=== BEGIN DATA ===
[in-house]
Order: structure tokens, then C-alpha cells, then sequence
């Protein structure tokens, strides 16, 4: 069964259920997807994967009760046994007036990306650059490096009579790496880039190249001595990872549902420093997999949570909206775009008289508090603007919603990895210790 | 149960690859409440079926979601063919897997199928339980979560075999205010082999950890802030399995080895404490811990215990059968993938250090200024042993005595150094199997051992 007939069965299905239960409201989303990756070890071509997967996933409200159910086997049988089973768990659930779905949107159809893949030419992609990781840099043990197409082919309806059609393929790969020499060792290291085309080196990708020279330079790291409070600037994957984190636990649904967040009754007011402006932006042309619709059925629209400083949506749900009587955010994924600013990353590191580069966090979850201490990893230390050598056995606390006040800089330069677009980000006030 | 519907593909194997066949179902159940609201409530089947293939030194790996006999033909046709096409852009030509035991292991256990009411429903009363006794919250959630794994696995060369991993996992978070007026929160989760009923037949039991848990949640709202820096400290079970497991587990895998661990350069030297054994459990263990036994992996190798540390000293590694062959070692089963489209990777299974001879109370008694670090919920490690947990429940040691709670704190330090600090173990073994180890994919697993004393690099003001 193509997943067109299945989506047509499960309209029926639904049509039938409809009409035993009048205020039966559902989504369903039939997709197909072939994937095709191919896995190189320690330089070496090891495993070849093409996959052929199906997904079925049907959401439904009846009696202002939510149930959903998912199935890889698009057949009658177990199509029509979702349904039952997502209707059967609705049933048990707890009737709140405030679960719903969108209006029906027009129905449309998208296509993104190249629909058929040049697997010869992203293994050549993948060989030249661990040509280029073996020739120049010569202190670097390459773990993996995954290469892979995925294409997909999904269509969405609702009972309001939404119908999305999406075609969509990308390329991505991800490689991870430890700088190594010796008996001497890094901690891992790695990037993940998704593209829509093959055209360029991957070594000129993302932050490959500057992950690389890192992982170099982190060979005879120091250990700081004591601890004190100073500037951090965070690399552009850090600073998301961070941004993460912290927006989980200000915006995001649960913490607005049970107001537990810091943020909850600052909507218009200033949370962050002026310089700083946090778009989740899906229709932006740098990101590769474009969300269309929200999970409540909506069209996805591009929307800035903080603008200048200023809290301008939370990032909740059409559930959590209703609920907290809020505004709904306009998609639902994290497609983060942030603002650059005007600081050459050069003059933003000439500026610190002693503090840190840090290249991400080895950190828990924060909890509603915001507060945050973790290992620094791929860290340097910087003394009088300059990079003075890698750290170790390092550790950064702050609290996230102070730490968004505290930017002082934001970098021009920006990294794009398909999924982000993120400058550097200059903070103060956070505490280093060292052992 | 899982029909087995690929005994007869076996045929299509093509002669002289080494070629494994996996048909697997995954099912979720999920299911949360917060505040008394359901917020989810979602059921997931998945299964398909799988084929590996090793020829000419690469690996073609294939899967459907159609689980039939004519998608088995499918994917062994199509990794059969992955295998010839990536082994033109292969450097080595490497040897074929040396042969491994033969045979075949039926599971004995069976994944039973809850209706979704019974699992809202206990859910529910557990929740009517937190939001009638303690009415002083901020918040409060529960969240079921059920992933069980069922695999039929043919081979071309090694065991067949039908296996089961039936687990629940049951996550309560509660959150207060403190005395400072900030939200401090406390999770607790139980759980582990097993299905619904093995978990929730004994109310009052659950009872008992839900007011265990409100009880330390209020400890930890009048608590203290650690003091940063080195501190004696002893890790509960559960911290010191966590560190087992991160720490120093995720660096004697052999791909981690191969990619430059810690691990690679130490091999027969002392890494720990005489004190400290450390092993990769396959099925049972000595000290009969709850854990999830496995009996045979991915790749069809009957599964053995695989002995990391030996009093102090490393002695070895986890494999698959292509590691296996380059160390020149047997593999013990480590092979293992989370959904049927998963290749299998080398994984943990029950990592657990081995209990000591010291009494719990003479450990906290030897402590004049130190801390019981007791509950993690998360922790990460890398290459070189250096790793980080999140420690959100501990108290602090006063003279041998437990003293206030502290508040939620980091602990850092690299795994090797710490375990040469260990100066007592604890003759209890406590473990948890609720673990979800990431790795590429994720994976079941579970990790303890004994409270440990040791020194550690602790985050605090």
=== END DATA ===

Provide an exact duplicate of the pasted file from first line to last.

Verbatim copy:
[in-house]
Order: structure tokens, then C-alpha cells, then sequence
């Protein structure tokens, strides 16, 4: 069964259920997807994967009760046994007036990306650059490096009579790496880039190249001595990872549902420093997999949570909206775009008289508090603007919603990895210790 | 149960690859409440079926979601063919897997199928339980979560075999205010082999950890802030399995080895404490811990215990059968993938250090200024042993005595150094199997051992 007939069965299905239960409201989303990756070890071509997967996933409200159910086997049988089973768990659930779905949107159809893949030419992609990781840099043990197409082919309806059609393929790969020499060792290291085309080196990708020279330079790291409070600037994957984190636990649904967040009754007011402006932006042309619709059925629209400083949506749900009587955010994924600013990353590191580069966090979850201490990893230390050598056995606390006040800089330069677009980000006030 | 519907593909194997066949179902159940609201409530089947293939030194790996006999033909046709096409852009030509035991292991256990009411429903009363006794919250959630794994696995060369991993996992978070007026929160989760009923037949039991848990949640709202820096400290079970497991587990895998661990350069030297054994459990263990036994992996190798540390000293590694062959070692089963489209990777299974001879109370008694670090919920490690947990429940040691709670704190330090600090173990073994180890994919697993004393690099003001 193509997943067109299945989506047509499960309209029926639904049509039938409809009409035993009048205020039966559902989504369903039939997709197909072939994937095709191919896995190189320690330089070496090891495993070849093409996959052929199906997904079925049907959401439904009846009696202002939510149930959903998912199935890889698009057949009658177990199509029509979702349904039952997502209707059967609705049933048990707890009737709140405030679960719903969108209006029906027009129905449309998208296509993104190249629909058929040049697997010869992203293994050549993948060989030249661990040509280029073996020739120049010569202190670097390459773990993996995954290469892979995925294409997909999904269509969405609702009972309001939404119908999305999406075609969509990308390329991505991800490689991870430890700088190594010796008996001497890094901690891992790695990037993940998704593209829509093959055209360029991957070594000129993302932050490959500057992950690389890192992982170099982190060979005879120091250990700081004591601890004190100073500037951090965070690399552009850090600073998301961070941004993460912290927006989980200000915006995001649960913490607005049970107001537990810091943020909850600052909507218009200033949370962050002026310089700083946090778009989740899906229709932006740098990101590769474009969300269309929200999970409540909506069209996805591009929307800035903080603008200048200023809290301008939370990032909740059409559930959590209703609920907290809020505004709904306009998609639902994290497609983060942030603002650059005007600081050459050069003059933003000439500026610190002693503090840190840090290249991400080895950190828990924060909890509603915001507060945050973790290992620094791929860290340097910087003394009088300059990079003075890698750290170790390092550790950064702050609290996230102070730490968004505290930017002082934001970098021009920006990294794009398909999924982000993120400058550097200059903070103060956070505490280093060292052992 | 899982029909087995690929005994007869076996045929299509093509002669002289080494070629494994996996048909697997995954099912979720999920299911949360917060505040008394359901917020989810979602059921997931998945299964398909799988084929590996090793020829000419690469690996073609294939899967459907159609689980039939004519998608088995499918994917062994199509990794059969992955295998010839990536082994033109292969450097080595490497040897074929040396042969491994033969045979075949039926599971004995069976994944039973809850209706979704019974699992809202206990859910529910557990929740009517937190939001009638303690009415002083901020918040409060529960969240079921059920992933069980069922695999039929043919081979071309090694065991067949039908296996089961039936687990629940049951996550309560509660959150207060403190005395400072900030939200401090406390999770607790139980759980582990097993299905619904093995978990929730004994109310009052659950009872008992839900007011265990409100009880330390209020400890930890009048608590203290650690003091940063080195501190004696002893890790509960559960911290010191966590560190087992991160720490120093995720660096004697052999791909981690191969990619430059810690691990690679130490091999027969002392890494720990005489004190400290450390092993990769396959099925049972000595000290009969709850854990999830496995009996045979991915790749069809009957599964053995695989002995990391030996009093102090490393002695070895986890494999698959292509590691296996380059160390020149047997593999013990480590092979293992989370959904049927998963290749299998080398994984943990029950990592657990081995209990000591010291009494719990003479450990906290030897402590004049130190801390019981007791509950993690998360922790990460890398290459070189250096790793980080999140420690959100501990108290602090006063003279041998437990003293206030502290508040939620980091602990850092690299795994090797710490375990040469260990100066007592604890003759209890406590473990948890609720673990979800990431790795590429994720994976079941579970990790303890004994409270440990040791020194550690602790985050605090």